Growing potatoes

It’s going to be quite a while before the patch of yard that I’m clearing for garden space will actually be ready for planting anything – likely not until next summer, at least.  I don’t want to wait that long to get started, so I’m going to start in containers.  I’ll always keep some things in containers, most likely – just have to see how that works out.  Anyway, one thing at a time.  According to my Gardening in Florida book (written by Tom MacCubbin), potatoes can be planted here twice a year, in February and October. 

I have a box planting technique that I got from the Compost Gardening book.  (I kept wanting to refer back to that book, so I ordered a copy from Amazon.com; it was shipped today.  Now I can take the other copy back to the library.)  Basically, you mix two parts potting soil, one part compost, and one part sand in the box/container; then when the potatoes are harvested you can either compost the box itself, if it’s breaking down, or convert it into a Grow Heap. 

Either way, to plant potatoes, you need seed potatoes.  All of the expert sites and book I consulted said to buy certified seed potatoes, to ensure that you won’t get any potato diseases from uncertified ones.  Unfortunately, it seems that everyone that sells to individuals is sold out.  I found a long discussion online where several people said they had used potatoes from the store, mostly with good results.  The only problem anyone had was with the potatoes not sprouting at all.  Apparently commercially grown potatoes get treated with sprout inhibitors to keep them from sprouting so quickly, therefore extending shelf life.  Boy, am I learning a lot!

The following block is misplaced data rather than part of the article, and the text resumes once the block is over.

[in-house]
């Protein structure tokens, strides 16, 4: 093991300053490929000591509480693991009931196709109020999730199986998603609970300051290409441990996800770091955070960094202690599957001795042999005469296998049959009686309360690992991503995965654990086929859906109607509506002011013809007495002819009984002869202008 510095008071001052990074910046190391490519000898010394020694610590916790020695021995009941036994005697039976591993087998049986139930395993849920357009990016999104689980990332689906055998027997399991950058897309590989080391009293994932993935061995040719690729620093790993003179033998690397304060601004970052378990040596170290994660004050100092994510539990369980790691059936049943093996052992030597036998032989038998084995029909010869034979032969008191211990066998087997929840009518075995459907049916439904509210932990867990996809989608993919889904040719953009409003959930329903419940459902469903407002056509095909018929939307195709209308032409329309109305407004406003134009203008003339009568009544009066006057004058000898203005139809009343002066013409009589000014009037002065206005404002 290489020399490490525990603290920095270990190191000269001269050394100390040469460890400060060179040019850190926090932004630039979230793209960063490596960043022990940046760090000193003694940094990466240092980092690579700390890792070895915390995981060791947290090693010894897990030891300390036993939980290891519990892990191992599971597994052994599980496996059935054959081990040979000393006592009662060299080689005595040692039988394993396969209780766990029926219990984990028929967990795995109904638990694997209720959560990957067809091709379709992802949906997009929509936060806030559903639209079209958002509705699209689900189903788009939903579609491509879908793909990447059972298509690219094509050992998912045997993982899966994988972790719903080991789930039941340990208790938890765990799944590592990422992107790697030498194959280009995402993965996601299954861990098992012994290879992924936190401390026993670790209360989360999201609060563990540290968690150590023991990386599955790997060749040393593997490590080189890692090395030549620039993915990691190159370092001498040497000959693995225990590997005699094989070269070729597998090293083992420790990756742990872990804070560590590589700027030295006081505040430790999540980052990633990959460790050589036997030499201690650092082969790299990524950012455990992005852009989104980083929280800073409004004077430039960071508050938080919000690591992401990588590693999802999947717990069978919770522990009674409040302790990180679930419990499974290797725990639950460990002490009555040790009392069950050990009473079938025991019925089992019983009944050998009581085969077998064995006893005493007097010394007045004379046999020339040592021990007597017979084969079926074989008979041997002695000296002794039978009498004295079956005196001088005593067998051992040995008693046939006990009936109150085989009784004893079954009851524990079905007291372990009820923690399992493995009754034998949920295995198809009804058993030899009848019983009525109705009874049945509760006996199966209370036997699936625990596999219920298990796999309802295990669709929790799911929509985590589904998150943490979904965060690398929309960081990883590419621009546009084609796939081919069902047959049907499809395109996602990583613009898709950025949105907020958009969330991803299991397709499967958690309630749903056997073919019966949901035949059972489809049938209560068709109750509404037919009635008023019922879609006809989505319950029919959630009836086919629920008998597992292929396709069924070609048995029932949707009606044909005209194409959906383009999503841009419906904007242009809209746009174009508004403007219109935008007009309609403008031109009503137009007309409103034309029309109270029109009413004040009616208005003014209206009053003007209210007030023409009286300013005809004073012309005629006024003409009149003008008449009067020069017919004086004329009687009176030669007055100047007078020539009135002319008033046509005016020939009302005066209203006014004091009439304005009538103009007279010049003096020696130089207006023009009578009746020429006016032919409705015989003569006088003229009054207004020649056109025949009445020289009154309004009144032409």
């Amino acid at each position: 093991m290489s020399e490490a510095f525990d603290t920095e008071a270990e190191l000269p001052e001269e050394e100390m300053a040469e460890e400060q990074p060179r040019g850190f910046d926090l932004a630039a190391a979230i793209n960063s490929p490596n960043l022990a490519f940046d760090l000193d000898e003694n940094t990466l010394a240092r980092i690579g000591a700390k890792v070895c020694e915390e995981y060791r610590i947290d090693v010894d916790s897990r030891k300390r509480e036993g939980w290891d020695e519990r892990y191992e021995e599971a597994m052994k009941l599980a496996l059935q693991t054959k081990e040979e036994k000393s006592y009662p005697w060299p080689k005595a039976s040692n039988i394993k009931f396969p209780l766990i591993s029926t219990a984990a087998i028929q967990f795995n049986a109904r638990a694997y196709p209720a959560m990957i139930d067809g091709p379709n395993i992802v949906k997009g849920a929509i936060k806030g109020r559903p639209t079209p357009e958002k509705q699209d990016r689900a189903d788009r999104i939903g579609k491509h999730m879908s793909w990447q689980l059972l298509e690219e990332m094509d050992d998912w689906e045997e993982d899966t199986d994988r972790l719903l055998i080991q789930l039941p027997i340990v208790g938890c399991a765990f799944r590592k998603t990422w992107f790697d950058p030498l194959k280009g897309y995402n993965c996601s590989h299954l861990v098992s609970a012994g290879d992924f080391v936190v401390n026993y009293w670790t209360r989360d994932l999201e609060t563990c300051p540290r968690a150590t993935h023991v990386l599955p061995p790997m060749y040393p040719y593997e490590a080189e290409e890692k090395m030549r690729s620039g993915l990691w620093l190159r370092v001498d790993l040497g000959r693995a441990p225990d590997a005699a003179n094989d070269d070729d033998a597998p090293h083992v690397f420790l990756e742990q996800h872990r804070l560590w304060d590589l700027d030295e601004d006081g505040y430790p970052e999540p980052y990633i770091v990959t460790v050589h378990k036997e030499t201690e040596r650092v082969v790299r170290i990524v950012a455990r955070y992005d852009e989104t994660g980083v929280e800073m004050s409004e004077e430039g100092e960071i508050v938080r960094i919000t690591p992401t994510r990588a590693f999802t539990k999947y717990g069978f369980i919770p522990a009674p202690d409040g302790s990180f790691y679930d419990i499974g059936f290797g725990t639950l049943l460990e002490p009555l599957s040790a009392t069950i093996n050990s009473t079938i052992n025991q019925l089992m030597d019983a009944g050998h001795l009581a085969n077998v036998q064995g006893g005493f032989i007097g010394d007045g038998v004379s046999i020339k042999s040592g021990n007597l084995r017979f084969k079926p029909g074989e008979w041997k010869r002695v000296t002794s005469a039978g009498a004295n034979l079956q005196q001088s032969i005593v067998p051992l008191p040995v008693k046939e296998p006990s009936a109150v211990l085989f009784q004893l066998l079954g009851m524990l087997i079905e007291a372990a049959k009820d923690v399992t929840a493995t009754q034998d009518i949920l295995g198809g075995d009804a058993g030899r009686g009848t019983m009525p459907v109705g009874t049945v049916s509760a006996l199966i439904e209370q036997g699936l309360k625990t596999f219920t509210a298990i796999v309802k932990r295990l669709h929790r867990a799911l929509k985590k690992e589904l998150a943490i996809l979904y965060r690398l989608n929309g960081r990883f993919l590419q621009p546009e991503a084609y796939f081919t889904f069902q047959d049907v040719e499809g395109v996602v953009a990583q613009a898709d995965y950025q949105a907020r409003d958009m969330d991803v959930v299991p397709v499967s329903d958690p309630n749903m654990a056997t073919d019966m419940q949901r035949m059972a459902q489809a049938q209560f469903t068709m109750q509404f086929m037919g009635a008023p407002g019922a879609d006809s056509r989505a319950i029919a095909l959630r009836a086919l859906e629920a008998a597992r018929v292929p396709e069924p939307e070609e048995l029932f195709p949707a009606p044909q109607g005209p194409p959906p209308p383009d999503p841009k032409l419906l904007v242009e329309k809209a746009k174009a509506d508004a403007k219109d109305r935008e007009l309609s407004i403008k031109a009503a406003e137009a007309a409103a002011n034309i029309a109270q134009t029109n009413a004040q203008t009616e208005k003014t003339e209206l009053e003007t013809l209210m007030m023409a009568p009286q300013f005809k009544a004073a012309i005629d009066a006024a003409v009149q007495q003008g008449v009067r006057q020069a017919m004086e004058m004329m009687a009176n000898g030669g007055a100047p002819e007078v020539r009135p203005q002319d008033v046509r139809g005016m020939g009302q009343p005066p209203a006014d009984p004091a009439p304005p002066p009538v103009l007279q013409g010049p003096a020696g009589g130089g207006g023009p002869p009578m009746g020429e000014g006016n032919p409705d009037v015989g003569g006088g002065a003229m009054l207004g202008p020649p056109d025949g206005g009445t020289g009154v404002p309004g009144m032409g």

So, I’m following a piece of advice I saw in the same discussion: To see if your potatoes were treated with sprout inhibitors, put three of them in a paper bag in a warm location.  They should sprout in two weeks if they haven’t been treated.  This morning I put three potatoes in a brown paper bag and put them in my kitchen window.  We’ll see what happens.  These potatoes came from the farmers’ market, so hopefully they haven’t been treated.  If they have, no sweat – my first crop will be something besides potatoes.  🙂  I’m really hoping I can grow potatoes, though.  I LOVE potatoes.

Other crops that can be planted here in October – December: Brussels sprouts, carrots (October – March; those will be high on my list too), lettuce (September – March; I hope I can grow it all winter!), spinach (definitely!), and strawberries (September – October).

But, one thing at a time – potatoes get tried first.  If they sprout in two weeks, then I’ll put them in soil, still indoors, and let the shoots grow to 6″ long.  Once the roots appear near the potato, into the ground they go!  Or in this case, into the box.  I should have plenty of compost to use by that time.  I may have enough now; I just haven’t lifted the door to look.

Here’s hoping for a potato-filled future!!

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